Manuel Valls (center) at a Socialist Party event in 2012. (Photo by Mathieu Delmestre https://www.flickr.com/photos/partisocialiste/8008423264)

By Josh Erb In recent years, the debate around immigration in France has cultivated the rise to prominence of an intriguing political figure. Manuel Valls, who was appointed Prime Minister in March of 2014, is himself a naturalized immigrant who acquired his French citizenship at the age of 20 in 1982. Born in Barcelona, Valls […]

ebola

With the American elections a couple of weeks away, politicians are using every possible means to build an advantage, including preying on the growing fear of Ebola within the United States.  According to some conservatives, the “porous border” with Mexico is a risk for Ebola spreading within the United States, something made allegedly possible by […]

Beacon Press, 2014

Aviva Chomsky’s most recent book, Undocumented: How Immigration Became Illegal (Beacon Press, 2014), brings up a common narrative most American children learn early on in school: “We are a country of immigrants.” Throughout the book, Chomsky questions the historically situated ways in which we have defined who is an immigrant and who is not, largely […]

Will Allen. Photo credit: The Migration Observatory

As a journalist I’ve long been fascinated by the interplay between public opinion, politics and migration policy, and you can’t unpack the complexities of public opinion without talking about how migrants are portrayed in the media, as Amy Clarke noted here last month. What we read or hear feeds our world view, but the exact […]

The geography of immigrant settlement in the United States has undergone many transitions. In the past, immigrants largely settled in traditional gateway cities such as New York, Chicago, Los Angeles, and San Francisco. While those cities continue to receive immigrant newcomers, immigrant settlement patterns in the U.S. today differ dramatically from the past. Not only […]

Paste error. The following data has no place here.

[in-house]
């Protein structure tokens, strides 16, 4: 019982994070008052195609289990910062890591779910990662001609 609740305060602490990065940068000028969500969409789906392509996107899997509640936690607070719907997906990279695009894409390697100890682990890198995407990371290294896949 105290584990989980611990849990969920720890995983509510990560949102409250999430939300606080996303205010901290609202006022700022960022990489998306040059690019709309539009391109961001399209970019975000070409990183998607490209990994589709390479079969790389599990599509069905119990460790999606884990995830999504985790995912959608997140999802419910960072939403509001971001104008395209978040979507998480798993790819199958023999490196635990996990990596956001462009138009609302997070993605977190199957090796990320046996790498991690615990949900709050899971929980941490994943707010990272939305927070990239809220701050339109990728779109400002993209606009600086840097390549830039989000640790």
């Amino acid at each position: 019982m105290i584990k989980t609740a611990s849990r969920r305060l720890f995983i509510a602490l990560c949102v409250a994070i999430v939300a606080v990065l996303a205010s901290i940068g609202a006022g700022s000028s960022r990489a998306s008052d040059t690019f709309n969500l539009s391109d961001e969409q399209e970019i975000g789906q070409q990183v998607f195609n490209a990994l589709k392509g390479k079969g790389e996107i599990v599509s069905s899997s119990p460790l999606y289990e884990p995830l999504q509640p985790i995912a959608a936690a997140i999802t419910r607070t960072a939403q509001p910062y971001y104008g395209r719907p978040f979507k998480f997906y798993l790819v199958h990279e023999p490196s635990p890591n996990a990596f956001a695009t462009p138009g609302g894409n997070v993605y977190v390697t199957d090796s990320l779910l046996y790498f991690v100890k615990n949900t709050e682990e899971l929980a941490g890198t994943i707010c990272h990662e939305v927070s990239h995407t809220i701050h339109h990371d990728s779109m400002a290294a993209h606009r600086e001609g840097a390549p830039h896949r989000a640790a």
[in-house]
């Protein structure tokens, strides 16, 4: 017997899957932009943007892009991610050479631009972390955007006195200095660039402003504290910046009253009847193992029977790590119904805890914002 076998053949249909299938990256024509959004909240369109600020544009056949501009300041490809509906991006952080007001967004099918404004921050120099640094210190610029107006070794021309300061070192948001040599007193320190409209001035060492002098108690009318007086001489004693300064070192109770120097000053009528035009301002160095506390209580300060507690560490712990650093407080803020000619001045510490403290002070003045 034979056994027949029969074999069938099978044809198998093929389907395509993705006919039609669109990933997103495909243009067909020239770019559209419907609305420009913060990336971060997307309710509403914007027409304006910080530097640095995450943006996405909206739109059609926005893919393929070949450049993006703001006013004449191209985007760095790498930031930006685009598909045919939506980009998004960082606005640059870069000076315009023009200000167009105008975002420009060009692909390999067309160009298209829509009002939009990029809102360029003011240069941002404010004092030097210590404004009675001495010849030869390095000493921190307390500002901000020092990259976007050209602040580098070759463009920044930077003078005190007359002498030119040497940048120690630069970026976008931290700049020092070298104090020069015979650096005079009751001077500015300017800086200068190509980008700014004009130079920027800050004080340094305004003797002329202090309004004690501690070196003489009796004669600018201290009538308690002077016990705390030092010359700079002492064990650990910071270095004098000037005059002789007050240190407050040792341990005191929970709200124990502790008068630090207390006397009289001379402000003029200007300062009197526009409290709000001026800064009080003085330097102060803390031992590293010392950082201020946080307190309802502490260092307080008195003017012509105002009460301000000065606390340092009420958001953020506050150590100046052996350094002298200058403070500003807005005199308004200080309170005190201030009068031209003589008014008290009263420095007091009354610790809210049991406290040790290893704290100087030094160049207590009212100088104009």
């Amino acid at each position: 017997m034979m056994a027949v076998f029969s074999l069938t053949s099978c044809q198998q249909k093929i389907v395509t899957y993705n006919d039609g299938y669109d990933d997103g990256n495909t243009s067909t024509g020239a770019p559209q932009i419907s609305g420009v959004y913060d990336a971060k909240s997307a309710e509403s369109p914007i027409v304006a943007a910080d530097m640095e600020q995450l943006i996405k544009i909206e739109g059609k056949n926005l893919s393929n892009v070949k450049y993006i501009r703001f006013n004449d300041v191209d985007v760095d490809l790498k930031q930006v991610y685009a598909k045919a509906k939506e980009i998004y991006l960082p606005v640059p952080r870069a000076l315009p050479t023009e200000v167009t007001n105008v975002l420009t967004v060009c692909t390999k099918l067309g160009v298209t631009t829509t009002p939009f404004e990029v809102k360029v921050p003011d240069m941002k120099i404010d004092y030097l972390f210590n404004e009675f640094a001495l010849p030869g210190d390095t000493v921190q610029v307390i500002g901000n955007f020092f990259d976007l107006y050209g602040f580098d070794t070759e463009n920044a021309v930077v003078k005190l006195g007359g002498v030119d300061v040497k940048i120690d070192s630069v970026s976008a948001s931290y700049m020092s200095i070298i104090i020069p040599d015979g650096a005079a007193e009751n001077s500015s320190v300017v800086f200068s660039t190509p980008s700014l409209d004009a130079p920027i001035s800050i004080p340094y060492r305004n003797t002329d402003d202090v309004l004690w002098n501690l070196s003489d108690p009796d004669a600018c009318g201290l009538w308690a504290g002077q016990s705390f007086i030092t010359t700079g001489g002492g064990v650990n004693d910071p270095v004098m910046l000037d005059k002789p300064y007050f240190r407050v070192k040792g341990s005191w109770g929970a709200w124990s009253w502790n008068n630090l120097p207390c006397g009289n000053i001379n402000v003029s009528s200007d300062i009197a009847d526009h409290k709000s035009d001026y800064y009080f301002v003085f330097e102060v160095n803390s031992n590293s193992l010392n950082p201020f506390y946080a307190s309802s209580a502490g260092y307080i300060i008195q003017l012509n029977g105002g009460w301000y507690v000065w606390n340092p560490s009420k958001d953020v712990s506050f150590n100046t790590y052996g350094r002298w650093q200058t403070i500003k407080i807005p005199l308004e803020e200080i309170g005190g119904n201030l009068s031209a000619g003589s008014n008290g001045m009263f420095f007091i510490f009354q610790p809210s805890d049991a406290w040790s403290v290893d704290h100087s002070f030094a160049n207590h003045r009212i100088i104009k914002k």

The interviewee - photo courtesy of Denis.

When a person arrives from Africa to Scandinavia, the narrative of their arrival – migration, asylum-seeking and escape; humiliation, danger and life-threatening paths – is often full of soreness and humanitarian catastrophes, to say the least. This interview outlines a positive story on overcoming difficulties: The story of Denis is a success story. A success […]

Photo credit Alejandro Mejía Greene

Last month, the Board of Immigration Appeals (BIA) issued a landmark precedent decision in a Guatemalan woman’s asylum case.  In Matter of A-R-C-G- et al., the BIA held for the first time that survivors of domestic violence may qualify for asylum in the United States based on the harm they have suffered.  While the decision […]

There is an art to navigating any government office or department. I would imagine this holds true in any country. That art is developed through careful research and creating social networks, so when the research is unavailable, you can always “ask around.” In particular, this “asking around” is all too common when trying to navigate […]

This week the UK government committed £12 million to a joint intervention fund intended to support France in policing the UK border at Calais. As the closest port to the UK, Calais has been a transit point for migrants hoping to get to the UK from the Middle East, Asia and Africa for much of […]

By Alaide Vilchis Ibarra Recently, there have been a number of efforts in Congress to strip funding for Deferred Action for Childhood Arrivals (DACA), a program announced by President Obama in 2012 granting relief from deportation and a work permit to eligible young undocumented migrants known as DREAMers. From House Republicans passing the No More […]

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